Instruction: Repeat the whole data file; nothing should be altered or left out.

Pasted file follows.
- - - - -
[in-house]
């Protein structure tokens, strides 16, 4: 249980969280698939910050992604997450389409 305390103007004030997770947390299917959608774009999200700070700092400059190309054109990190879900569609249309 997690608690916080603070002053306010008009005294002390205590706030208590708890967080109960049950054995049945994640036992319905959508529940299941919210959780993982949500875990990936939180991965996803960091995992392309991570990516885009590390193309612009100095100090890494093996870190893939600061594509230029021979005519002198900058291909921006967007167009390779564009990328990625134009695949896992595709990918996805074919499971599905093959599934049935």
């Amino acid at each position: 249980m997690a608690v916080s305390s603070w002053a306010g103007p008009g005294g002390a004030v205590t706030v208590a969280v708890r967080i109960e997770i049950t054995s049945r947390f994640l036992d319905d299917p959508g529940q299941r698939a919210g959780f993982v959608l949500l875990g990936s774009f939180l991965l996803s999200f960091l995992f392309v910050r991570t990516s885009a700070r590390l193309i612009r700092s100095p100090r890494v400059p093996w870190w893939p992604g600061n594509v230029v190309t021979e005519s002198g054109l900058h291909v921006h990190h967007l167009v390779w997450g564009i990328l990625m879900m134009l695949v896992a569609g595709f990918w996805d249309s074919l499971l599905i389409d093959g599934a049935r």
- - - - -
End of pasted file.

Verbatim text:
[in-house]
């Protein structure tokens, strides 16, 4: 249980969280698939910050992604997450389409 305390103007004030997770947390299917959608774009999200700070700092400059190309054109990190879900569609249309 997690608690916080603070002053306010008009005294002390205590706030208590708890967080109960049950054995049945994640036992319905959508529940299941919210959780993982949500875990990936939180991965996803960091995992392309991570990516885009590390193309612009100095100090890494093996870190893939600061594509230029021979005519002198900058291909921006967007167009390779564009990328990625134009695949896992595709990918996805074919499971599905093959599934049935």
């Amino acid at each position: 249980m997690a608690v916080s305390s603070w002053a306010g103007p008009g005294g002390a004030v205590t706030v208590a969280v708890r967080i109960e997770i049950t054995s049945r947390f994640l036992d319905d299917p959508g529940q299941r698939a919210g959780f993982v959608l949500l875990g990936s774009f939180l991965l996803s999200f960091l995992f392309v910050r991570t990516s885009a700070r590390l193309i612009r700092s100095p100090r890494v400059p093996w870190w893939p992604g600061n594509v230029v190309t021979e005519s002198g054109l900058h291909v921006h990190h967007l167009v390779w997450g564009i990328l990625m879900m134009l695949v896992a569609g595709f990918w996805d249309s074919l499971l599905i389409d093959g599934a049935r």